“I think I dipped around her a little bit there,” West said.

West was going for the hat trick in the final three minutes with a nice 20 yarder from the left side that was saved.

“I know the team is proud, and I’m proud of the team,” West said. “I love them, and they love me.”

Mills came close to tying the game midway through the second half, but Odgen made a diving save on a breakaway shot to keep North Pulaski’s lead in tact, and the Lady Comets never threatened again.

Wilson put an exclamation point on the game at 31 minutes when she drew heavy contact in the middle in front of the Mills goal to earn a close-range penalty kick, and got the goal with a low shot into the right corner.

The Lady Falcons hosted 5A Southeast Conference front runner Sylvan Hills last night and will host White Hall next Tuesday.

SPORTS >> Red Devils surprise rival Bears, get shutout

Leader sports editor

Jacksonville got an outstanding performance from a freshman on the mound that led the Red Devils to a 2-0 victory over rival Sylvan Hills on Friday at Dupree Park in Jacksonville.

Ninth-grader James Tucker went the seven-inning distance for Jacksonville, giving up six hits while walking none and striking out three Bears.

Another key to the victory was outstanding defense by the home team. Sophomore Kaleb Reeves made a series of great plays at third base, especially in the late innings. Cole Bredenberg made a diving catch in right field and Greg Jones’ fully-stretched diving stab of a line drive ended the game in the top of the seventh inning.

Tucker himself made a huge play to get out of a jam in the top of the sixth. Sylvan Hills’ J.D. Miller hit a hard line drive back at Tucker with two men on base and one out. Tucker kicked his right leg high in the air to get it out of the ball’s trajectory, and got his glove down to make the catch. He then had the presence of mind to throw to first to double up David Carrasquillo and end the threat.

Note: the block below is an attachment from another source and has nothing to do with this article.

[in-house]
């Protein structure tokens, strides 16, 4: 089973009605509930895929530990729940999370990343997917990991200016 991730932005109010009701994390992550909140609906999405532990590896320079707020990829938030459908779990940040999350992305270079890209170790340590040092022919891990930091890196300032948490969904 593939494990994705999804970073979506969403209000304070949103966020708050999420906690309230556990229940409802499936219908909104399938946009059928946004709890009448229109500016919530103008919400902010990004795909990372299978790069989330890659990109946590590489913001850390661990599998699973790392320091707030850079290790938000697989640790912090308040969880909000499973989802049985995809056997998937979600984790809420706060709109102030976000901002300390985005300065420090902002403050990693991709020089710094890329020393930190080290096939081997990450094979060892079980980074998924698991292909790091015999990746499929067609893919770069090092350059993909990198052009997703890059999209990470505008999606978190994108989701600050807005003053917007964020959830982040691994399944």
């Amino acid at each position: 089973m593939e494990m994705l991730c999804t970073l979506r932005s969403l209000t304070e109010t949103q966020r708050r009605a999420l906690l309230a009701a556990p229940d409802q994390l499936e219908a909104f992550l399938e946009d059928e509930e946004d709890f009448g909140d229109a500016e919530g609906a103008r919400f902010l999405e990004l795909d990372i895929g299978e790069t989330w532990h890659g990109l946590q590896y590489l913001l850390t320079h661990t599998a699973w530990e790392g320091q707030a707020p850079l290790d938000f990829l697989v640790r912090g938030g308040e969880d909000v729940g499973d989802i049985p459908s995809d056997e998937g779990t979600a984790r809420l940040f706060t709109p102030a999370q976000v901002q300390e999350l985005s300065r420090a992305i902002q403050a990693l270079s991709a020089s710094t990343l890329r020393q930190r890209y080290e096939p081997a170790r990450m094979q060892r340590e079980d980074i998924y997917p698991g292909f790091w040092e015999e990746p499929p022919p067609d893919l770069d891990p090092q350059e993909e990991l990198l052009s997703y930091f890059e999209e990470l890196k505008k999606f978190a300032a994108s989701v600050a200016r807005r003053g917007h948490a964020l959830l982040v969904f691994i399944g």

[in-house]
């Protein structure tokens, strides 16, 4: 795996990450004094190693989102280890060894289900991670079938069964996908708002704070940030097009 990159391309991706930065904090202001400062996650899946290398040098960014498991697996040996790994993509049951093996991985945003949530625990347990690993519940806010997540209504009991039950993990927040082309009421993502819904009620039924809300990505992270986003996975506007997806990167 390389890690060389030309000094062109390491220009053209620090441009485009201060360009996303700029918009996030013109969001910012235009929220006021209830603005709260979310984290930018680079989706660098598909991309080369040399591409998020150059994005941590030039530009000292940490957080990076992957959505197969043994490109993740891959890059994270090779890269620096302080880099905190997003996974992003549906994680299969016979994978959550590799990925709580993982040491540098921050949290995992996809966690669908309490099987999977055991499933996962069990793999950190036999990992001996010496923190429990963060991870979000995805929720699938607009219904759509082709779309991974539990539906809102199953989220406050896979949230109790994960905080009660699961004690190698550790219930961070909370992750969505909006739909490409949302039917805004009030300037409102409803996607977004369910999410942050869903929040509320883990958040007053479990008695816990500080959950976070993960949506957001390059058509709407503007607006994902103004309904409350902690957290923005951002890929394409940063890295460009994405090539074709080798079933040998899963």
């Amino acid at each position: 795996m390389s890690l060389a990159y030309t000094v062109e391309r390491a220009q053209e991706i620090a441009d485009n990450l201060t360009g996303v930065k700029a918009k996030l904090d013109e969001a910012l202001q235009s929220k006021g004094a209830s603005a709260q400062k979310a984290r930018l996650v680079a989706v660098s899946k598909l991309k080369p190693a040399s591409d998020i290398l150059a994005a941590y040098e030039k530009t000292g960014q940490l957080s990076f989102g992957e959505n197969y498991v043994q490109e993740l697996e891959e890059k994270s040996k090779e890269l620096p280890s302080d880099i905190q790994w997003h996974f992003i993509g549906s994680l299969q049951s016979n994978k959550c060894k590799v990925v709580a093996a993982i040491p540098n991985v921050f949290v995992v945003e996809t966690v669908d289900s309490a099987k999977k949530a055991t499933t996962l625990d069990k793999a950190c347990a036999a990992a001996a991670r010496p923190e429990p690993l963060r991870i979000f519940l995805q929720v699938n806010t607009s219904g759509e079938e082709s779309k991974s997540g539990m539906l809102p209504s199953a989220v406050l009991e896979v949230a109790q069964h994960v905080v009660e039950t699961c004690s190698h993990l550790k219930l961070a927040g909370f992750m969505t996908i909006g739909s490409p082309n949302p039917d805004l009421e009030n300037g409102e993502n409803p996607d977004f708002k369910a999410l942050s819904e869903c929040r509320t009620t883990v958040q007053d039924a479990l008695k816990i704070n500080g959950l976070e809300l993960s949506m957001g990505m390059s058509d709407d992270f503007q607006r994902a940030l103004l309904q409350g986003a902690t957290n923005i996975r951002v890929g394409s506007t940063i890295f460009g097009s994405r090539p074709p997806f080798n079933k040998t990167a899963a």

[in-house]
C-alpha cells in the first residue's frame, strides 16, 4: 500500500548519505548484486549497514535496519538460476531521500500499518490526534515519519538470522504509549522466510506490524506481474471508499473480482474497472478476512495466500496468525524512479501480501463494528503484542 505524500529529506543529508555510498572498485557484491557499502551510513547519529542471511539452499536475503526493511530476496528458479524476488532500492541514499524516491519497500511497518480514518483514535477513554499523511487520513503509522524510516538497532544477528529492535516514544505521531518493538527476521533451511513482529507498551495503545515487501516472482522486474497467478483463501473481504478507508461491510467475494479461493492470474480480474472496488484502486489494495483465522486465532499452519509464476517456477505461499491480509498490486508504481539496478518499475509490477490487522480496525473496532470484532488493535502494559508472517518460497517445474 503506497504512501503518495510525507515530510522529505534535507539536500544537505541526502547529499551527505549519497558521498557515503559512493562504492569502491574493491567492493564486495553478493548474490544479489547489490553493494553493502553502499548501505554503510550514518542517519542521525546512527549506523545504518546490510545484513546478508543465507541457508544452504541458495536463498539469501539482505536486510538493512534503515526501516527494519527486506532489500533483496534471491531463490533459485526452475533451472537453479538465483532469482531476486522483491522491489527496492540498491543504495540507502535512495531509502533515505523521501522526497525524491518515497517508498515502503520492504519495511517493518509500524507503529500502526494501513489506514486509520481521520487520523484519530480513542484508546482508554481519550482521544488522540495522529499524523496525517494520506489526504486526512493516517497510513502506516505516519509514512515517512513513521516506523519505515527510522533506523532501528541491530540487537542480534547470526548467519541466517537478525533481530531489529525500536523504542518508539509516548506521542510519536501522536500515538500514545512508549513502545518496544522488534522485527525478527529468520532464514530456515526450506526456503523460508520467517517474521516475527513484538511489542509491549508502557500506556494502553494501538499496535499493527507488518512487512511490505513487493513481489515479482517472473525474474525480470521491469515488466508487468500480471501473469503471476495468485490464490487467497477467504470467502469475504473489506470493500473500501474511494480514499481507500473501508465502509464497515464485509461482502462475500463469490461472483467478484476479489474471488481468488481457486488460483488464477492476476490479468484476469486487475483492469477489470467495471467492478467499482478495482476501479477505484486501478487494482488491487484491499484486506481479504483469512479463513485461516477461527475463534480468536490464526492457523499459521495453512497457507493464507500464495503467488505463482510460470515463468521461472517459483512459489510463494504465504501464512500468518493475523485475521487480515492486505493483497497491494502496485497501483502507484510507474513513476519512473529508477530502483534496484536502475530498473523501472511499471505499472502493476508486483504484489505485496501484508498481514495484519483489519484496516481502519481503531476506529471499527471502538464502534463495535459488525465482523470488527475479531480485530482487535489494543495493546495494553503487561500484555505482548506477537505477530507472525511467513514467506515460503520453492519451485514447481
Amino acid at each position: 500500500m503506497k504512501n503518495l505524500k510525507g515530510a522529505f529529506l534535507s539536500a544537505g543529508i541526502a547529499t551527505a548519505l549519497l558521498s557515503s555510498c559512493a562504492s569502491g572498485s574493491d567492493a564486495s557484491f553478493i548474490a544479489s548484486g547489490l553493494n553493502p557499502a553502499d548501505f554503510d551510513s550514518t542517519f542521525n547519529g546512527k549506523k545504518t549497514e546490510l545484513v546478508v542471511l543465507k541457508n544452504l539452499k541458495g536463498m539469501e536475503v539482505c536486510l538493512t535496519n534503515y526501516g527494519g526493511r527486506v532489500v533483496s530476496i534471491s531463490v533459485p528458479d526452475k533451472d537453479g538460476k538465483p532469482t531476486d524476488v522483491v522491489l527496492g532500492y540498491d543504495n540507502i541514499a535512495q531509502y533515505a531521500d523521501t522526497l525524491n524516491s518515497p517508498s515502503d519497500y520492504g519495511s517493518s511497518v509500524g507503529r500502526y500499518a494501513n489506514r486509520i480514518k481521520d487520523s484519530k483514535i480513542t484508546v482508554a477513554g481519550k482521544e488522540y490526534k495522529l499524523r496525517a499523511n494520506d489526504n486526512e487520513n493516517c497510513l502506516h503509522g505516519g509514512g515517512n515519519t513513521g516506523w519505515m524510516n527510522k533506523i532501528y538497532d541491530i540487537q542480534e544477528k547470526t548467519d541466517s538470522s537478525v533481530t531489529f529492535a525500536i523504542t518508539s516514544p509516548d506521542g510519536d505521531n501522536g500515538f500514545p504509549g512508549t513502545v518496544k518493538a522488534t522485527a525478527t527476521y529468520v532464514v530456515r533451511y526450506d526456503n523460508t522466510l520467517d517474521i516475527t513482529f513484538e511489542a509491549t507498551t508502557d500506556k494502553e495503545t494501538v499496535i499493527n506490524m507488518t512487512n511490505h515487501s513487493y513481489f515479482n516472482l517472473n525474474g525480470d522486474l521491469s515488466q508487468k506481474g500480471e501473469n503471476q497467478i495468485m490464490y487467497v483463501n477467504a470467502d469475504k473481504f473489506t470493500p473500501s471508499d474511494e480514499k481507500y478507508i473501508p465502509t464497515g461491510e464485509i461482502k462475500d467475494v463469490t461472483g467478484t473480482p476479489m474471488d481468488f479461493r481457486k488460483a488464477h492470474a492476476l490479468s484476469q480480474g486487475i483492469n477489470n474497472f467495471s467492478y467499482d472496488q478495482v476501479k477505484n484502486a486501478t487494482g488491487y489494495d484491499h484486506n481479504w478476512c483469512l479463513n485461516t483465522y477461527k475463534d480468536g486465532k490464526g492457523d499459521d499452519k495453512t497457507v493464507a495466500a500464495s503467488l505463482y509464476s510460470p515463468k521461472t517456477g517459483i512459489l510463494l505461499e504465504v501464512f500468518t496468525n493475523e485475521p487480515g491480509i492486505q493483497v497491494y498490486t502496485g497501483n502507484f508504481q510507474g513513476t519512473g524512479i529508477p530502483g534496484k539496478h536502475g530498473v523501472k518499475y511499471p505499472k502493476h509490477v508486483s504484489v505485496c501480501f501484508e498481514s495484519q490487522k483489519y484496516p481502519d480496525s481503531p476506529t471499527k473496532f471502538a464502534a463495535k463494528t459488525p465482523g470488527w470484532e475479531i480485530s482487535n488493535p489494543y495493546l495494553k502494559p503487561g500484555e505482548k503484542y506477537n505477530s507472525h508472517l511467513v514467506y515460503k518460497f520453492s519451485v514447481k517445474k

“I’ve said all season for us to win, we’re going to have to throw strikes and make plays,” Jacksonville coach Larry Burrows said. “Tucker threw strikes and we made plays behind him. We made plays all over the field. Kaleb, we haven’t had a third baseman play like this in a long time.”

Jacksonville led 1-0 after getting an unearned run in the bottom of the second. Carrasquillo pitched a good game as well for the Bears. He didn’t give up an earned run in seven innings. Jacksonville senior Ragan Jones led off the sixth by reaching on an error at shortstop.

Freshman Greg Jones laid down a sacrifice bunt to move him to second base and Justin Abbot struck out. Junior David Williams then doubled to left field to score Ragan Jones and set the final margin.

Carrasquillo gave up eight hits while striking out seven and also walking none.

For Sylvan Hills, Dylan Boone, Carrasquillo and Chase Imoff accounted for all of the Bears’ offense, each recording two base hits.

Jacksonville spread the wealth a bit more. Williams was the only Red Devil with multiple hits while Derek St. Clair, Jesse Harbin, Reeves, Ragan Jones, Abbot and D’Vone McClure recorded one hit apiece.

The game’s results made for a mild upset. Sylvan Hills (11-5, 4-0) had won five of its last six with its only loss coming in the finals of the large Central Arkansas Invitational Baseball Tournament.

Jacksonville (5-9, 2-2) had recently beaten Mountain Home’s top-notch prospect Trey Killian, but did that with senior ace Harbin on the mound.

“Coach (assistant coach Jeremiah) Clennn has been saying all along that our pitching was going to be pretty good,” Burrow said. “We know they’re young but I feel like our pitching has been pretty decent all season. We’re going to be pretty good on the mound. Coach Clennon has been saying that all the way back to when we started.”

Both teams were back to conference play Tuesday after The Leader’s deadlines. Sylvan Hills hosted Mills while Jacksonville traveled to Jonesboro.

Each team hosts a non-conference game on Thursday. Jacksonville faces Stuttgart while the Bears face Pulaski Academy.

SPORTS >> Penalty kicks lift NP

Leader sports writer